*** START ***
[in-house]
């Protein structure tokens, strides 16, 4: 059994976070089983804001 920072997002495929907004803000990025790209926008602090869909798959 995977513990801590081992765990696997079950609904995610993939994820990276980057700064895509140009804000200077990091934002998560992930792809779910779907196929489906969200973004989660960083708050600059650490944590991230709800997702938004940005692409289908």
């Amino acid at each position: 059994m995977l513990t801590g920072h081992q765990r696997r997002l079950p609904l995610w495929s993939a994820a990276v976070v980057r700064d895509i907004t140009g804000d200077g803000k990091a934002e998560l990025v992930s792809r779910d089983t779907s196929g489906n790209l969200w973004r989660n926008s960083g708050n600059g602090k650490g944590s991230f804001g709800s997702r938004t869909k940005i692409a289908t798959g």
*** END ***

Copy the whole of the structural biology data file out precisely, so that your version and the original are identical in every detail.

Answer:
[in-house]
């Protein structure tokens, strides 16, 4: 059994976070089983804001 920072997002495929907004803000990025790209926008602090869909798959 995977513990801590081992765990696997079950609904995610993939994820990276980057700064895509140009804000200077990091934002998560992930792809779910779907196929489906969200973004989660960083708050600059650490944590991230709800997702938004940005692409289908």
């Amino acid at each position: 059994m995977l513990t801590g920072h081992q765990r696997r997002l079950p609904l995610w495929s993939a994820a990276v976070v980057r700064d895509i907004t140009g804000d200077g803000k990091a934002e998560l990025v992930s792809r779910d089983t779907s196929g489906n790209l969200w973004r989660n926008s960083g708050n600059g602090k650490g944590s991230f804001g709800s997702r938004t869909k940005i692409a289908t798959g």